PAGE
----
Weber Smokey Mountain Review- WSM 18.5 vs 22.5

WSMs are not low quality. They’re fueled by charcoal and a smoker shaped like a bullet (duh). Often you’ll find them at almost any competitive BBQ match going against commercially large cookers, one on one style. (And they’re not losing.)


The 18.5” Weber 721001 Smokey Mountain Cooker is the mid-size and original version of their successful charcoal smoker.  It doesn’t take much time to get them mastered, and the experts have plenty of tricks they use to grill up some delicious food.

Weber Smokey Mountain grillingTo put it simply, the market doesn’t have a better vertical water charcoal smoker than the WSM.

Cooking for an hour or more on a Smokey Mountain and the temperature remains quite steady, and by having the vents opened or closed will this small model’s temperature lower or raise.

WSMs have a beautiful finish and a solid construction. The coatings in these grills are chrome and porcelain, and Weber has ensured they’re long lasting. An aluminum, bowl-shaped heat shield attaches to the grill’s sturdy set of legs.

The lid features a built-in bi-metal thermometer, which is inaccurate. Although, a soft grommet was added in 2014 to the right side of the grill to easily insert your digital thermometer.

What you might not want to hear

Adding wood, coal, and water is done through the side door, although it’s tricky adding lit coals and water through it. The door isn’t bulletproof. Oxygen lets in and smoke will leak, making it not so easy getting the oxygen supply shut down and the coals killed. I wouldn’t be surprised hearing others slightly bending theirs to fit it better, and ponder how Weber could allow the door be so poorly crafted when the other parts were crafted so well.

I also would have liked to see a wider lid in the WSM. The lid allows melting snow and rain to get in (sectioned in the center of the lip’s interior where it rests).

I’d prefer for the center section to be overlapped by the lid, just as you’d see with the Weber Kettle fitted lid.

If you’ve narrowed it down to deciding between the 22.5” 731001 Smokey Mountain and the 18.5”, be aware that:

-the smaller unit won’t be fitting a slab full of ribs on its grates without some slight of hand

-and if the sides are too close to the meat they’ll be subject to getting scorched by the heat coming up from the perimeter of the water pan. Yet it’s hard to get the 22.5 inch below a 275F temp.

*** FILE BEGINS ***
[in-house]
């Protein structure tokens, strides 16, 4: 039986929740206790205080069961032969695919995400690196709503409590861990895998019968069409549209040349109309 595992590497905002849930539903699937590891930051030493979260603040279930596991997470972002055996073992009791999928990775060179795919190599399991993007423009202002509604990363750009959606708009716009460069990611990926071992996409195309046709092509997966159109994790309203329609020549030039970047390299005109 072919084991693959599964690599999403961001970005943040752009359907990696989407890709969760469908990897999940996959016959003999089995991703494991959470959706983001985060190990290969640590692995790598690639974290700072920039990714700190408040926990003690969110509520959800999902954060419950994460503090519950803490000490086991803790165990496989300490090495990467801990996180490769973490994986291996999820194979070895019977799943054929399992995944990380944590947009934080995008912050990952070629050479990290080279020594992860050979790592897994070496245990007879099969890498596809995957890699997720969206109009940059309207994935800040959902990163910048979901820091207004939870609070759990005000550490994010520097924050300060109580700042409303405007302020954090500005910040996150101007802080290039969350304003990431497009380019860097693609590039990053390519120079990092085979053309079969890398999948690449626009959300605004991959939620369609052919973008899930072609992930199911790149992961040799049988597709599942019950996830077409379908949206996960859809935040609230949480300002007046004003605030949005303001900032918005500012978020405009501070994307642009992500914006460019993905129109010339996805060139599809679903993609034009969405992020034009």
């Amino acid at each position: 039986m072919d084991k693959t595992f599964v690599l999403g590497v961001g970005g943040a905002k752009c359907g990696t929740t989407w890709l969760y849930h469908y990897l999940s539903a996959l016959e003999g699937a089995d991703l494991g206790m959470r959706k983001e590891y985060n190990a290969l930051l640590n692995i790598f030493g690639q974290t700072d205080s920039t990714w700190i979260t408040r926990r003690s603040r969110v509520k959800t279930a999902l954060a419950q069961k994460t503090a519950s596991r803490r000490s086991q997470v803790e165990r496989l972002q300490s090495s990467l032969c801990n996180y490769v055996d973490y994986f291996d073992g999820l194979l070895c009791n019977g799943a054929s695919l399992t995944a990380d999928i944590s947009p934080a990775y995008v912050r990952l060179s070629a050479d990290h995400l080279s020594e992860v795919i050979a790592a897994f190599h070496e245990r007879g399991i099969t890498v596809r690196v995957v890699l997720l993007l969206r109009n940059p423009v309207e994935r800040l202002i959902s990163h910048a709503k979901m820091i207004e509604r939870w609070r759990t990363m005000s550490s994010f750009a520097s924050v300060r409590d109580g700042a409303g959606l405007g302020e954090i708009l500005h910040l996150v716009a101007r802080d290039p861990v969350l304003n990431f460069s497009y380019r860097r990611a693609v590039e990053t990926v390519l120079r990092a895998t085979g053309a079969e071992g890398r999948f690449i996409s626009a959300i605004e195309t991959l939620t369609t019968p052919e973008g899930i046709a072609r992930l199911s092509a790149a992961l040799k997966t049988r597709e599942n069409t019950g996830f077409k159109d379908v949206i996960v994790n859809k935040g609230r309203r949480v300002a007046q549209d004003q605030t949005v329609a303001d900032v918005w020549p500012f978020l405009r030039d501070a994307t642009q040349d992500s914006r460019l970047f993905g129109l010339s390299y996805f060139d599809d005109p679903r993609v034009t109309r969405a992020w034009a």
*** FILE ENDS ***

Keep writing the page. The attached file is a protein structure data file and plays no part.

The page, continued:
WSM 731001 (vs 721001 18.5″)

The 22.5” Weber Smokey Mountain is the largest and newest version of their in-demand charcoal smoker.Weber Smokey Mountain side door

Like the 18.5” original WSM, this heavier set smoker cooks at a temperature that’s strikingly steady for hours, and lowering or raising the temp isn’t too difficult by closing and opening the vents. Here’s the problem– it’s difficult getting it lower than 275°F. 225-250F is a good range in temp for smoking. Anything at or above 275F can turn the meat too tough.

Tricks are out there you can try to get a knack for it, but it’s not so simple. If I had to award it a metal, it’d be silver. The smaller 18.5” does really well at a 225F temp, and that’s where our gold would be handed to.

22.5” Model’s Advantage

The big one is its capacity. The grates measure 21 inches across unlike the smaller WSM’s 15.5 inches. Actually, with the grates you can get a few rib slabs to be comfortably laid out on (they don’t need to be cut in half or bent around). You shouldn’t have a problem fitting a couple quads of pork butts (five pounds each) at the most, and the room left should be plenty for it to circulate smoke.

What its got going for it?

Solid construction. Finish is a beaut. Weber sure has a way of making chrome and porcelain coatings last long. The legs? Nothing less than sturdy and on them is attached an aluminum bowl-shaped heat shield. If you’re using a wooden deck to grill on, I recommend getting a grill mat to set your smoker on.

As with the 18.5″ mentioned above, the lid’s built-in bi-metal thermometer is inaccurate, but a soft grommet was added last year to the grill’s right side for your digital thermometer to be easily inserted. A side door is there for water, coal, and wood to be added, although there’s some trickery getting lit coals and water added through the door. Because of the door, oxygen is let in, and it causes smoke to leak. This doesn’t make it easy to subdue the coals and the oxygen supply shut down. You might even get the urge to slightly bend yours so it’s better fit, which makes me wonder- how could Weber manufacture a door quite poorly crafted while the rest of the grill was crafted so well?

The smoker’s water pan is a goliath, and more water will need to be added than you’d anticipate it needing because the surface area is more. And, it’s sooo not small enough for a standard sink to fit it (flat) so it can be cleaned up, and it can’t be easily lined with foil because even the width of foil of consumer grade (the largest you can get) isn’t as wide as the smoker’s. There’s hope some guy soon will get a pan liner that’s disposable put on the market.

What you’re getting for the price on a WSM

With a more intuitive, larger handle on the front door, the thermometer mounted on the lid, and the heat shield found on the bottom make the Weber 721001 a superior WSM for the same sub-$400 listing price. only has so many WSMs in stock at one time, so I would keep an eye on there day to day.

  • Featured image by woodleywonderworks of Flickr
  • Image by John of Flickr
  • Both under CC BY 2.0 license.


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